• The Onyx Group

Making Sure Your Property is ADA Compliant


Property ownership and managing rental properties is a great way to generate passive income, but that doesn’t mean the job doesn’t require work. Landlords and property managers are responsible for the overall upkeep of their properties, and this includes being in compliance with state and federal housing regulations. Basics like maintaining safe passages and staircases, keeping elevators up to code, checking for and repairing structural and plumbing issues, and other necessities for keeping your property inhabitable can easily become a full-time job, especially if you manage more than one location.


Your responsibilities as a landlord or property manager extend far beyond property maintenance. In fact, failing to be in compliance with some of the building and code regulations can land you in serious legal and financial trouble. These regulations are often in place for the safety of your tenants, their guests, and your staff. In some cases, such as with the Americans with Disability Act, they are in place for greater accessibility and to combat discrimination. Failing to keep your property in ADA compliance could lead to fees and fines, lawsuits, or other legal issues. Protect yourself and your investment by ensuring your property is ADA compliant.




What is the Americans with Disabilities Act?

Originally signed into law in 1990, the Americans with Disabilities Act “prohibits discrimination and guarantees that people with disabilities have the same opportunities as everyone else to participate in the mainstream of American life.” That is to say, the ADA safeguards disabled Americans’ rights to employment, patronage, and access to government programs and services. Modeled after the 1964 Civil Rights Act, the Americans with Disabilities Act extends protections against discrimination on the basis of race, color, religion, sex, or national origin to include disability.



The ADA includes Title II, which encompasses state and federal government protections, and Title III, which expands the Act to businesses and nonprofits. New regulations and adjustments continue to be developed for the betterment of disabled Americans, with the most recent going into effect in January 2017. As a property owner or manager, staying abreast of changes in relevant guides and regulations is vital. Not only will remaining in ADA compliance help you avoid undue legal strife, but having accessible rental properties opens them up to a wider market, keeping them filled and providing you a steady income.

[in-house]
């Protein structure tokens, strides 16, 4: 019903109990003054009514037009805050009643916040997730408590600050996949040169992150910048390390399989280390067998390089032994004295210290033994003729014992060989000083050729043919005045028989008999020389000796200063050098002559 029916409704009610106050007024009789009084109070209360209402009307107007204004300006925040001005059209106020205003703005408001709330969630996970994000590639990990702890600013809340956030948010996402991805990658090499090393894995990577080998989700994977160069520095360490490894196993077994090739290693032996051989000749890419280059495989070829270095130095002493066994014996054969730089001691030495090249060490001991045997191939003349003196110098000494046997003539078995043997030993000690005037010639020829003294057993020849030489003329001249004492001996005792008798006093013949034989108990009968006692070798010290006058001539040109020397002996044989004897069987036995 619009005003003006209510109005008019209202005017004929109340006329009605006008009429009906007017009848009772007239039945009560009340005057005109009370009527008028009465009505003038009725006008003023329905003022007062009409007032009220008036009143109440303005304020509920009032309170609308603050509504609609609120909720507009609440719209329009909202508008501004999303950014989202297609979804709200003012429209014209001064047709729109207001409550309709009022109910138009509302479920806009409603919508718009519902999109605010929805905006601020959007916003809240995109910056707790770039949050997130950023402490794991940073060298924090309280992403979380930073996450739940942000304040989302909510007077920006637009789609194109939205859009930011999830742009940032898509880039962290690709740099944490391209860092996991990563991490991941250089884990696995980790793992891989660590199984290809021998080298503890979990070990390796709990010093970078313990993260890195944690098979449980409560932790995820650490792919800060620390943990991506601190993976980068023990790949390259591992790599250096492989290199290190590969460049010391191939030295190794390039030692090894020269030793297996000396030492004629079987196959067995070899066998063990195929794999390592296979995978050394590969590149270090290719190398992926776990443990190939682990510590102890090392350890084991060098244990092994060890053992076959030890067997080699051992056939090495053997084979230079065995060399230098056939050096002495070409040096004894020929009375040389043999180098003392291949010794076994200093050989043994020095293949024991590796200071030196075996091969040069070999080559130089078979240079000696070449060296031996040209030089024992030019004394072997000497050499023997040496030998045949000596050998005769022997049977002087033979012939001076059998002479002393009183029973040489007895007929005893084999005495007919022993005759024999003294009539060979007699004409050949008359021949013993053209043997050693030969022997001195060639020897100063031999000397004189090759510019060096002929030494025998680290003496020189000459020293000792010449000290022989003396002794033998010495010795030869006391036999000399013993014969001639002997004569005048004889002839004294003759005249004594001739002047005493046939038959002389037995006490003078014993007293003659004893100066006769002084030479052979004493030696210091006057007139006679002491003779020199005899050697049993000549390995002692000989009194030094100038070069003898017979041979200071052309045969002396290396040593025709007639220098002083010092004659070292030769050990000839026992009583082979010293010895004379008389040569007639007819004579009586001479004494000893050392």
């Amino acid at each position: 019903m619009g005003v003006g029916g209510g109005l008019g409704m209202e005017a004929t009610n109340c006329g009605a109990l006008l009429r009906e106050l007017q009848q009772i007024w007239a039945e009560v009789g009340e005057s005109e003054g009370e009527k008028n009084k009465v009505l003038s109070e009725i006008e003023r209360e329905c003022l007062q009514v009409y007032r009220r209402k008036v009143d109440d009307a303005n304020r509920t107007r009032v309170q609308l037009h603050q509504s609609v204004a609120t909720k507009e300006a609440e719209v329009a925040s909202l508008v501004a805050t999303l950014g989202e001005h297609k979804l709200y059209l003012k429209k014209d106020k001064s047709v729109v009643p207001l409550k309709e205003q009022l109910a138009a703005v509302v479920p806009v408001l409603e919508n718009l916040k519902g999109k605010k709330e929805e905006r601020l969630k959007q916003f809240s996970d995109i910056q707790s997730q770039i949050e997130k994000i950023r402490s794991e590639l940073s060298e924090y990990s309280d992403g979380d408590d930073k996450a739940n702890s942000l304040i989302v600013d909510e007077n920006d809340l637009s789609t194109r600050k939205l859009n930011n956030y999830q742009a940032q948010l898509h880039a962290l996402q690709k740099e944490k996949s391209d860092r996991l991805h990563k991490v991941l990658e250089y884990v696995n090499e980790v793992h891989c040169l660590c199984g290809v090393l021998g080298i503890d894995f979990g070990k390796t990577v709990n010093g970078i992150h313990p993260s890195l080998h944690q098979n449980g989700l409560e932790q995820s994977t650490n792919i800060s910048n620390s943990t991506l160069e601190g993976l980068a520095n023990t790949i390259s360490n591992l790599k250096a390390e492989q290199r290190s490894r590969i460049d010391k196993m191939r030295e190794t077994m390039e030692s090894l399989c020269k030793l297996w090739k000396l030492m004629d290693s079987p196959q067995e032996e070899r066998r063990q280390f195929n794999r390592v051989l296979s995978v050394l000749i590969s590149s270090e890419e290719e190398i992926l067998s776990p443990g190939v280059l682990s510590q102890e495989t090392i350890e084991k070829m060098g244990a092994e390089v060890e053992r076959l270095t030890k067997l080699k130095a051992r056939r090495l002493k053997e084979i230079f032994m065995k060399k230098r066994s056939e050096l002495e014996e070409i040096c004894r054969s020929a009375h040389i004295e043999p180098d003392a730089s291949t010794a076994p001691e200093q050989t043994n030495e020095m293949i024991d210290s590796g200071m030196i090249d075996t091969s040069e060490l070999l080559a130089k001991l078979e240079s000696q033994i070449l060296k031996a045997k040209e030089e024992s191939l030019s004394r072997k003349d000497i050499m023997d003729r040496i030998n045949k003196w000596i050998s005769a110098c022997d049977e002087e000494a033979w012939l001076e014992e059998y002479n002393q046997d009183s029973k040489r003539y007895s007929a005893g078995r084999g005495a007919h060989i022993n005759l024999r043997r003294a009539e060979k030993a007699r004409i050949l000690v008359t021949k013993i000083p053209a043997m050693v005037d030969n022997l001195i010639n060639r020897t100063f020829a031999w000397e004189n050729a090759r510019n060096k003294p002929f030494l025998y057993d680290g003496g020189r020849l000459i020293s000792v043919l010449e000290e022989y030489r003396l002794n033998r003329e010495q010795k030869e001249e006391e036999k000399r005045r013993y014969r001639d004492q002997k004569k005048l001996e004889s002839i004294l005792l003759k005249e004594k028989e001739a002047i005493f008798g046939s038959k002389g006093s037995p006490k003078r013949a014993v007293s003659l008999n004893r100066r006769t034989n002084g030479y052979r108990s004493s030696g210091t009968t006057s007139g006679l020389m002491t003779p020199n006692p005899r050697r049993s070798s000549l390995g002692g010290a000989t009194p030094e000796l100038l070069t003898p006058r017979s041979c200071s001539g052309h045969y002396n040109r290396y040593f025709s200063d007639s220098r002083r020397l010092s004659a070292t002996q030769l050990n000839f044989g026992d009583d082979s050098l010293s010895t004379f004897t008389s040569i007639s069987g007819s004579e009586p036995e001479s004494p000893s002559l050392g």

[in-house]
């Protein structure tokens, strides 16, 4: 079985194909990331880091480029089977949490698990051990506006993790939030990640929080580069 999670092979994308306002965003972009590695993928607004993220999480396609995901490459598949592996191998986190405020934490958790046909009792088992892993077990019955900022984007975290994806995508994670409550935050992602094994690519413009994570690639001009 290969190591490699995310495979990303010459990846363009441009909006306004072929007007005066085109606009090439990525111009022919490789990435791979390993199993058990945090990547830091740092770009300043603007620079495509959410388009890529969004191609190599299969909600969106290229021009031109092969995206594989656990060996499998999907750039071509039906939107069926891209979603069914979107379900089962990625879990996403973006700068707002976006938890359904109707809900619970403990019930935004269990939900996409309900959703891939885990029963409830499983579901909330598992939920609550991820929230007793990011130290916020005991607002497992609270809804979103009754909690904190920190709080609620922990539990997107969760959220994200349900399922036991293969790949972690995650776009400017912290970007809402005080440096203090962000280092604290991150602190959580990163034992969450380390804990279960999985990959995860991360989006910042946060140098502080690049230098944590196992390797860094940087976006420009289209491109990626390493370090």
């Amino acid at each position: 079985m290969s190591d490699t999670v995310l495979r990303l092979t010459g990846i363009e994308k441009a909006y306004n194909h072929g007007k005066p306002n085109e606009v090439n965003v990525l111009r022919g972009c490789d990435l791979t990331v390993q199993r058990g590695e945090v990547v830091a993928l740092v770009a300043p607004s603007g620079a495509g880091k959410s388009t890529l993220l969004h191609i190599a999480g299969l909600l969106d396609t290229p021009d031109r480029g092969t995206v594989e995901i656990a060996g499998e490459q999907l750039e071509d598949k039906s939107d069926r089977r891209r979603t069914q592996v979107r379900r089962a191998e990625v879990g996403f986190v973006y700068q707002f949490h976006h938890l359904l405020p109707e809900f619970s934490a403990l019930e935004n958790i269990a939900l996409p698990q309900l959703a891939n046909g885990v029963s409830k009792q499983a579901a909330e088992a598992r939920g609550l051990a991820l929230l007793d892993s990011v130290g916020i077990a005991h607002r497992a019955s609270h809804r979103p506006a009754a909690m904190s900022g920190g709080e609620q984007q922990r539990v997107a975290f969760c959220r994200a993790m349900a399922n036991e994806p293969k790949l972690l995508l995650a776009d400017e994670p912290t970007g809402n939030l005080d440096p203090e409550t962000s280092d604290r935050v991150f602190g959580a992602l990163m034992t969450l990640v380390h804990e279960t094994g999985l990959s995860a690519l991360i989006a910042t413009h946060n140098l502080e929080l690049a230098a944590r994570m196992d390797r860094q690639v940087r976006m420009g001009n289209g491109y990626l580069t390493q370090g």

Is My Property ADA Compliant?

A proactive approach is always the best when it comes to compliance with government rules and regulations. When it comes to the Americans with Disabilities Act and housing, accessibility is more than ramps and accessible parking. While these basics should be the standard at all commercial and residential buildings, some properties built before 1990 may not be up to code. Moreover, it is possible to have these features and still not be accessible. For example:

  • Having an accessibility ramp far from the main entrance or in an area that is difficult to access

  • Having too few accessible parking spaces (the Fair Housing Act FHA) requires at minimum two percent of the total parking spaces must be accessible and are required to be located on an accessible route)

  • Not maintaining the function of assistance devices such as pressure plate door buttons and powered lifts

  • Accessibility limited to the first floor of a multi-story building


For a comprehensive list of ADA requirements visit HUD.gov.


While legal compliance only applies to a small portion of your property, extending accessibility into your units benefits a wide array of people. The elderly, pregnant people and those with young children also benefit from things like wider doorways and hallways, accessible bathtubs, and properly maintained elevators.


While those changes may not be possible at this moment depending on your occupancy levels and costs, some cheaper changes you can make to go beyond the ADA compliance include:


  • Installing grab bars

  • Updating signage to include braille

  • Creating a more accessible rent payment system

  • Changing communal doorknobs to lever handles

  • Installing tile or hardwood vinyl floors






For further guidance on ADA compliance and other ways to legally protect your property, the Onyx Group is here to help. Contact us today for a free consultation to learn how we can help you. Give our offices a call today at 786-504- 5760.

The information in this blog post has been provided for informational purposes only and may not reflect the current laws in your jurisdiction. No information contained in this post should be construed as legal advice from The Onyx Group, or the author, nor is it intended to be a substitute for legal counsel on any subject matter. The information in this blog post has been provided for informational purposes only and may not reflect the current laws in your jurisdiction.


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